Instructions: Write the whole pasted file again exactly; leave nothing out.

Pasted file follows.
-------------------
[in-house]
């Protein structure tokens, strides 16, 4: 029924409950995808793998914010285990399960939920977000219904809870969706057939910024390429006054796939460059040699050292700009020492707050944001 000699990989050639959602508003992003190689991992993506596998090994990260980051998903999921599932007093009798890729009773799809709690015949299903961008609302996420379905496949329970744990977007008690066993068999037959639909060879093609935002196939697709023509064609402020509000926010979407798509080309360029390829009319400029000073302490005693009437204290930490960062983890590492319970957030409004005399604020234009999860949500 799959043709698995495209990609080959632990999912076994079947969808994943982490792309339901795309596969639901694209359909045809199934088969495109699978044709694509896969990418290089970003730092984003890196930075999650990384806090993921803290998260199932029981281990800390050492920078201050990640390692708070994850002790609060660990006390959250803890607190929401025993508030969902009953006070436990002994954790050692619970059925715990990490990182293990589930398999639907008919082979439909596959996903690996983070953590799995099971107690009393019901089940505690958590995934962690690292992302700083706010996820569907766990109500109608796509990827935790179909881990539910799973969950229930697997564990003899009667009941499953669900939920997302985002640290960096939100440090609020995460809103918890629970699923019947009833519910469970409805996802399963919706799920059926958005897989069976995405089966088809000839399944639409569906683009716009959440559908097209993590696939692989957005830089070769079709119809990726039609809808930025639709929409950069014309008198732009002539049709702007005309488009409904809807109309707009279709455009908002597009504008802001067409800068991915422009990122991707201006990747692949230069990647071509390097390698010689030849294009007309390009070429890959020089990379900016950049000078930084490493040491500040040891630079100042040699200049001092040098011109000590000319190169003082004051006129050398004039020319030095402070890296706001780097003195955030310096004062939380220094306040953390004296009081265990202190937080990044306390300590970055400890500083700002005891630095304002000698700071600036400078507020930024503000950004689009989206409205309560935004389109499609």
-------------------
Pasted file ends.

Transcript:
[in-house]
């Protein structure tokens, strides 16, 4: 029924409950995808793998914010285990399960939920977000219904809870969706057939910024390429006054796939460059040699050292700009020492707050944001 000699990989050639959602508003992003190689991992993506596998090994990260980051998903999921599932007093009798890729009773799809709690015949299903961008609302996420379905496949329970744990977007008690066993068999037959639909060879093609935002196939697709023509064609402020509000926010979407798509080309360029390829009319400029000073302490005693009437204290930490960062983890590492319970957030409004005399604020234009999860949500 799959043709698995495209990609080959632990999912076994079947969808994943982490792309339901795309596969639901694209359909045809199934088969495109699978044709694509896969990418290089970003730092984003890196930075999650990384806090993921803290998260199932029981281990800390050492920078201050990640390692708070994850002790609060660990006390959250803890607190929401025993508030969902009953006070436990002994954790050692619970059925715990990490990182293990589930398999639907008919082979439909596959996903690996983070953590799995099971107690009393019901089940505690958590995934962690690292992302700083706010996820569907766990109500109608796509990827935790179909881990539910799973969950229930697997564990003899009667009941499953669900939920997302985002640290960096939100440090609020995460809103918890629970699923019947009833519910469970409805996802399963919706799920059926958005897989069976995405089966088809000839399944639409569906683009716009959440559908097209993590696939692989957005830089070769079709119809990726039609809808930025639709929409950069014309008198732009002539049709702007005309488009409904809807109309707009279709455009908002597009504008802001067409800068991915422009990122991707201006990747692949230069990647071509390097390698010689030849294009007309390009070429890959020089990379900016950049000078930084490493040491500040040891630079100042040699200049001092040098011109000590000319190169003082004051006129050398004039020319030095402070890296706001780097003195955030310096004062939380220094306040953390004296009081265990202190937080990044306390300590970055400890500083700002005891630095304002000698700071600036400078507020930024503000950004689009989206409205309560935004389109499609």